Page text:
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Pandemic pricing hits Manitoba cattle values

Several auction markets’ sales will be put off due to the Easter long weekend

Prices for feeder cattle in Manitoba have taken a good hit, as have so many other commodities, during the COVID-19 pandemic, said Harold Unrau of Grunthal Livestock Auction Mart.

“Prices are sliding. They’ve gone down quite a bit,” he said, but expressed some optimism. “The futures markets were up again (April 8), so if they start rallying for a week straight, we’ll see our feeder prices start rebounding.”

Prices often decline in April, he noted, “but not as drastically as they have” because of the pandemic.

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At Grunthal’s April 7 auction, lighter feeder cattle appeared to be hardest hit by the declines. Steers in the 300- to 399-lb. category were $225-$280 per hundredweight (cwt) a month ago, and went for $210-$256/cwt at the March 31 sale. On April 7, those cattle fetched $200-$225/cwt.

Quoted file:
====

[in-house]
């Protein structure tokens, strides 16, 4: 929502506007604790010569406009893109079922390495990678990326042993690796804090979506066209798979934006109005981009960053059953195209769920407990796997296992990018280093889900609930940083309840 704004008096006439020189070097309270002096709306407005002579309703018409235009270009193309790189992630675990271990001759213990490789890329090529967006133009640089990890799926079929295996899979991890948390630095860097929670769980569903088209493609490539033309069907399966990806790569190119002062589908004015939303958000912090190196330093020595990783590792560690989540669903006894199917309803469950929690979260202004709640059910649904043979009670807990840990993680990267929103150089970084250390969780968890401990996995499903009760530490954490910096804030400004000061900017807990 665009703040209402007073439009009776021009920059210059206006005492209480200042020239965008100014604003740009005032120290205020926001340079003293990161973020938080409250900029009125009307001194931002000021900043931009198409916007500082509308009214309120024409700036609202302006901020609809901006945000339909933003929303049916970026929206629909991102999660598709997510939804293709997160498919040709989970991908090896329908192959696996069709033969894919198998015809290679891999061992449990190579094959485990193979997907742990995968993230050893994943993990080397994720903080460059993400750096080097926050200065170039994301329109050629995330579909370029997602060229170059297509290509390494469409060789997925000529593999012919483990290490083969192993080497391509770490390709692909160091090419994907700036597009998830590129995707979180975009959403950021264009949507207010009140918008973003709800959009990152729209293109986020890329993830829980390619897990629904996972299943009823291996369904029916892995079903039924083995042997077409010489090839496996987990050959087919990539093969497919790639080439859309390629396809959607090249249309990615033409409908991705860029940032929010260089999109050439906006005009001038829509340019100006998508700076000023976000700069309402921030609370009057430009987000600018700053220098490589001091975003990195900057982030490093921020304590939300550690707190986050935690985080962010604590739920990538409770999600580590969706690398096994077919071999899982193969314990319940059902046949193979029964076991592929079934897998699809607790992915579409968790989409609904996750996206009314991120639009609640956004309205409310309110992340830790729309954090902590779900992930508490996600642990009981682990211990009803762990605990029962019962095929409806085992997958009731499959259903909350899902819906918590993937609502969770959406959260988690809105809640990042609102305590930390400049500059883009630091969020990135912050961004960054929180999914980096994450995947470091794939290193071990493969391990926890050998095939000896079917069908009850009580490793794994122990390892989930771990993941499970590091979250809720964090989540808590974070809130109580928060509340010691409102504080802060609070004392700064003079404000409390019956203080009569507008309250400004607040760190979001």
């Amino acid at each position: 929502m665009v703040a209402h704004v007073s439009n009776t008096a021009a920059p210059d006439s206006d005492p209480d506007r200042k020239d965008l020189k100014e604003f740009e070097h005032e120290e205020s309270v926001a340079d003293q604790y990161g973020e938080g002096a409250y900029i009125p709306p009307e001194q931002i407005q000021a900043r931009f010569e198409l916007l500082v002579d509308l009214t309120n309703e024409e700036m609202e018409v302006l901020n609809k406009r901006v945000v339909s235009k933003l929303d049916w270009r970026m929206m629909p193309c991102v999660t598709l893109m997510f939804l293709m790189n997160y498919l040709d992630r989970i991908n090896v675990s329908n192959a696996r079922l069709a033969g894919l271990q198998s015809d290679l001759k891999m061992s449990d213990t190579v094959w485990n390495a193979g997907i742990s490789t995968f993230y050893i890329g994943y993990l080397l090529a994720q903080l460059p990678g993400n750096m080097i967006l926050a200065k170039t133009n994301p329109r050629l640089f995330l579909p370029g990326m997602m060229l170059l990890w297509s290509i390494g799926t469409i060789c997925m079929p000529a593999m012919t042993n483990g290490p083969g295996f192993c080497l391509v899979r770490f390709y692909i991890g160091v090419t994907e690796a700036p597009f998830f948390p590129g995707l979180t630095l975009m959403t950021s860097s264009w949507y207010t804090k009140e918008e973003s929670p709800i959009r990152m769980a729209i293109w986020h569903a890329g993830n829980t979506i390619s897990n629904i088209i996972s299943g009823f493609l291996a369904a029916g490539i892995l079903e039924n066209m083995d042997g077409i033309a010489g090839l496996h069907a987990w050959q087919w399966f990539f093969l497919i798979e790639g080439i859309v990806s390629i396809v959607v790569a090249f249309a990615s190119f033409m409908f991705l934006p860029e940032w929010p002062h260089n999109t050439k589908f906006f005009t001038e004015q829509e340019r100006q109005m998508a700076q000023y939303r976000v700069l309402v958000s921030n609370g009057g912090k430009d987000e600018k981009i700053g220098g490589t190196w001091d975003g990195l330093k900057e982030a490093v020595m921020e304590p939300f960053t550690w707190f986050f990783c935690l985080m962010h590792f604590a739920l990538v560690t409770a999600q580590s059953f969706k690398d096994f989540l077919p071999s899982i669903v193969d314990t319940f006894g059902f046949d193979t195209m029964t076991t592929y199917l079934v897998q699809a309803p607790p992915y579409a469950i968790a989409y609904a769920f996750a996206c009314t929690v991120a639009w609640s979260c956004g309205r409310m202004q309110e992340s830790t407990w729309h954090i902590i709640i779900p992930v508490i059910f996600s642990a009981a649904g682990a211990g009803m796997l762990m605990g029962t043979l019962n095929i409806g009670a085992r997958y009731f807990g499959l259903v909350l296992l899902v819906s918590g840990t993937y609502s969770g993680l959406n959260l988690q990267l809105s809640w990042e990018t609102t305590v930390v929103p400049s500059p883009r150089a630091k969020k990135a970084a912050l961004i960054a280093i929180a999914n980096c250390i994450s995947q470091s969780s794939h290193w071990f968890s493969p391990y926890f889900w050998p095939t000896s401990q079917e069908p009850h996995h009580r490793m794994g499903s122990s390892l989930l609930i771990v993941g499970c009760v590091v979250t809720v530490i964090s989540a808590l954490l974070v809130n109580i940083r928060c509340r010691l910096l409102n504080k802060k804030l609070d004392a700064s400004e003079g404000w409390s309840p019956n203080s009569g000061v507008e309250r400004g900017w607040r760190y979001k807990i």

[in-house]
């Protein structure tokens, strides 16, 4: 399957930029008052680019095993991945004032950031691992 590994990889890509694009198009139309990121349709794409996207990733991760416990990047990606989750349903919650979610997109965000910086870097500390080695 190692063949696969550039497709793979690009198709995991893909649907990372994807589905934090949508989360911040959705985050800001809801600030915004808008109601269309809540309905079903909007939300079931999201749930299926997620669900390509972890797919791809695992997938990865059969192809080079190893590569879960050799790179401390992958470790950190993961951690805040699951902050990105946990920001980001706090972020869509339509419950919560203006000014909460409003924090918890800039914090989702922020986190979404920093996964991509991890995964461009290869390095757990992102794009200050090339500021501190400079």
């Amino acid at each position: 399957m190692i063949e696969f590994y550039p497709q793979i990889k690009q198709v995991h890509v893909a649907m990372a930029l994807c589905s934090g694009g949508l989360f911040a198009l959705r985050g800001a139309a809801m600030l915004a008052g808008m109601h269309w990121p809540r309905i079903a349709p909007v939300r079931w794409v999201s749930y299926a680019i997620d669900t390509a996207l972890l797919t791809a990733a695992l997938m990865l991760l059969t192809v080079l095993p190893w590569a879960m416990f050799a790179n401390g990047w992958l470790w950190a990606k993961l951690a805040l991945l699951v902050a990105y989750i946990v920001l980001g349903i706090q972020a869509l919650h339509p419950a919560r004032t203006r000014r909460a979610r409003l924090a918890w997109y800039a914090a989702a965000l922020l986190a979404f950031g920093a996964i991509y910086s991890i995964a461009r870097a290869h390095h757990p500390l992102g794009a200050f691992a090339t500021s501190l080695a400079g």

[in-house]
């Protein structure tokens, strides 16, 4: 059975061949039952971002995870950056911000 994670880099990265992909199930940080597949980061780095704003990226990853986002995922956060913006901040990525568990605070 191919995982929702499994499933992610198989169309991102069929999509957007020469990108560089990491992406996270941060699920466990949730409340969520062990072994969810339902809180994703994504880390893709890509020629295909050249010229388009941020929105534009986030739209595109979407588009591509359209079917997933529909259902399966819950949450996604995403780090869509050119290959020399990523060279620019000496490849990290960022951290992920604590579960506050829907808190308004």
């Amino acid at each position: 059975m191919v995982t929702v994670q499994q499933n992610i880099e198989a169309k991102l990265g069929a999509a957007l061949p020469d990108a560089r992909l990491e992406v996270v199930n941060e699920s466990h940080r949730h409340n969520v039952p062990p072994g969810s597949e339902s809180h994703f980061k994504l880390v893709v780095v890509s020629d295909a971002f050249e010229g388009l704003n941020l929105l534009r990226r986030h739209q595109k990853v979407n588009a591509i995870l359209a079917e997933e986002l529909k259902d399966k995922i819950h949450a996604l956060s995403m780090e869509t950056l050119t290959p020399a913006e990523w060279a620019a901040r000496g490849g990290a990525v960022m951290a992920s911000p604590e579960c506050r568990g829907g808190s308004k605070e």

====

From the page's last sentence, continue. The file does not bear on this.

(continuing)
Feeder heifers at 400-499 lbs. sold for $190-$240/cwt on March 3, and were $180-$217.50/cwt on March 31. At this week’s auction, they dropped to $165-$182.50.

The current crisis has forced some changes on the province’s cattle auctions. Unrau said the Grunthal auction has only 10 people on staff for auctions and limits who is allowed inside. In the emergency regulations from the provincial government, only buyers are permitted inside the auctions. Others, such as ranchers, truckers and spectators, cannot enter the facility.

“It’s brought some challenges for us, but we’re still open and still doing business,” he said.

With Good Friday on April 10 and Easter Sunday on April 12, a number of auctions postponed their sales for the coming week. The next sale at the Ashern Auction Mart is April 15 and Ste. Rose next sale goes ahead on April 16. Pipestone and Winnipeg have their next sales on April 17, and Killarney’s is on April 20.

About the author

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Glen Hallick - MarketsFarm

Glen Hallick writes for MarketsFarm specializing in grain and commodity market reporting. He previously reported for Postmedia newspapers in southern Manitoba and the province’s Interlake region.

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